I should be able to do this. I’m a journalist. I’ve been a journalist for nearly 40 years, for God’s sake. I know how the game is played; I’ve been on the receiving end of countless pitches and worked with many PRs in different industry sectors. So why do I find it so hard promote myself? Even though I know what works and what doesn’t work? I know how to write. I’m also a public speaking … [Read more...] about I’m a journalist. So why do I find it so hard to promote myself?
When it comes to memories, we are all unreliable narrators. The human brain will go to great lengths in order to create a coherent sense of self, sometimes inventing things that never happened and even people who don't exist simply to hold the story together. Memory is not like a video camera. It reframes and edits events to fit our current map of the world. So next time you go for a walk down … [Read more...] about How to use an old photograph to tell a meaningful new story
Back in the dark days of summer 2012, when I had just separated from my husband, I signed up for a public speaking course called Speak Like a TED Talker. The aim was to find my TED-style “idea worth spreading”. As I cast around for ways to articulate my message, it came down to this: I wanted to put an end to silent suffering. Looking back, it was a cry for help. I hadn’t told anyone … [Read more...] about Thanks William and Harry for sharing a story from your scars, not your wounds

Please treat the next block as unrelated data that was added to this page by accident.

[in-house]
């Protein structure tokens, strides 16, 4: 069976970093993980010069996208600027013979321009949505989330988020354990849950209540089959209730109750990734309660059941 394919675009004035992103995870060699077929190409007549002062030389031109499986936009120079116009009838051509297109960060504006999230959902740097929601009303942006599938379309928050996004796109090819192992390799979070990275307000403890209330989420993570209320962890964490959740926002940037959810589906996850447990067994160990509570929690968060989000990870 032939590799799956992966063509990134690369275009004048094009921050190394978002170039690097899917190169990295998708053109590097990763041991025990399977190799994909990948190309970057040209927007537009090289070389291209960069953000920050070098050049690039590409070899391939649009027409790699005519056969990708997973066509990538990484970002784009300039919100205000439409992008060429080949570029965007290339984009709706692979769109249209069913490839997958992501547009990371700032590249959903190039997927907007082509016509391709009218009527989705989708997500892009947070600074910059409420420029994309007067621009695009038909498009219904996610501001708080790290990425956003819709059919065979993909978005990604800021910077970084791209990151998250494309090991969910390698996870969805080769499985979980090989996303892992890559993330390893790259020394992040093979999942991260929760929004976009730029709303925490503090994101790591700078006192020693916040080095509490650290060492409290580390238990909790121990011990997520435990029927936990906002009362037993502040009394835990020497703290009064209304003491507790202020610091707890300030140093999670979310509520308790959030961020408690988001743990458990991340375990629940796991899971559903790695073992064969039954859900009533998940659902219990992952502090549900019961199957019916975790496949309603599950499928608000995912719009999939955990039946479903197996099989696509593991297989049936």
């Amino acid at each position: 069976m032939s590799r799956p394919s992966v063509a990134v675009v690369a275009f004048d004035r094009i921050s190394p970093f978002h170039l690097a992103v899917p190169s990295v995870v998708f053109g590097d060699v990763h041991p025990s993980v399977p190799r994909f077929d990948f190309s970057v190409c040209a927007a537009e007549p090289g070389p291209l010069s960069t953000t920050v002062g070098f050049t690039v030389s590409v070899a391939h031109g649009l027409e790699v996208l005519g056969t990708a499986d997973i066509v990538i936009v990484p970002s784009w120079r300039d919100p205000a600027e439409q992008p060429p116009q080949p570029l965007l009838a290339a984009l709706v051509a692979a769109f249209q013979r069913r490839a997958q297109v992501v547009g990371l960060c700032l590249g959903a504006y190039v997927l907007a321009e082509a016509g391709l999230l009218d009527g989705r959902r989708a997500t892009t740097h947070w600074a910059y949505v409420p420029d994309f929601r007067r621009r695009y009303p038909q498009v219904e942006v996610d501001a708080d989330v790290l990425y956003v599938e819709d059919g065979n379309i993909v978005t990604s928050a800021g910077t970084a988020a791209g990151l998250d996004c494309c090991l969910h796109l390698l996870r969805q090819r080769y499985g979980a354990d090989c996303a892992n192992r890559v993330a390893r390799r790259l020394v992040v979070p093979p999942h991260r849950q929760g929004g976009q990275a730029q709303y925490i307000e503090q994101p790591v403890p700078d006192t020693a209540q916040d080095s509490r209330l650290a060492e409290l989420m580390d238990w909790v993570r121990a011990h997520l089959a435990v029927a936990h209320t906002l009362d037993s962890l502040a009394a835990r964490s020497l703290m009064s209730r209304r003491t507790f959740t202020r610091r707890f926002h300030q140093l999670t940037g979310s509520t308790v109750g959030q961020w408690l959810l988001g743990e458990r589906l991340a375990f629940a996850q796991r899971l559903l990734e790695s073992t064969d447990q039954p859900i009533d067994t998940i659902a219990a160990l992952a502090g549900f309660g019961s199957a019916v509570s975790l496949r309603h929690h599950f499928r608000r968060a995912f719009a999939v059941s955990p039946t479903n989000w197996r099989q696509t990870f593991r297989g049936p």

I blame Miss Hughes. She was my history teacher in the first form at Bromley Technical High School for Girls – a tiny, silver-haired lady nearing retirement but still full of fervour about her subject. She taught us about the ancient civilisations – the Assyrians, the Babylonians, and then the Egyptians. I was captivated by her stories about the pyramids and how they were built, the mysteries … [Read more...] about What the Ancient Egyptians can teach us about story as legacy
I have spent the past couple of weeks helping my mother settle in to her new flat in Amersham after 20 years in Mumbles, Swansea. But it's not the first time she has moved from South Wales to the South East. In 1951, Dad got a job in London. Among the mounds of superfluous paperwork that Mum brought with her from her old house, I have found a few gems - including letters my dad sent to my … [Read more...] about Letters from my father – remembering Bill Glick, 1926-2000
When I was a music journalist back in the Eighties I thought nothing of casually mangling the English language. In those days it was "hip" to use in-jokes, amusing abbreviations, shorthand, wordplay and made-up words to create a vernacular of belonging for the readers. I wince when I read some of the reviews I wrote because the way in which I expressed myself was very much of its time and seems … [Read more...] about A “spesh” time when I played fast and loose with the English language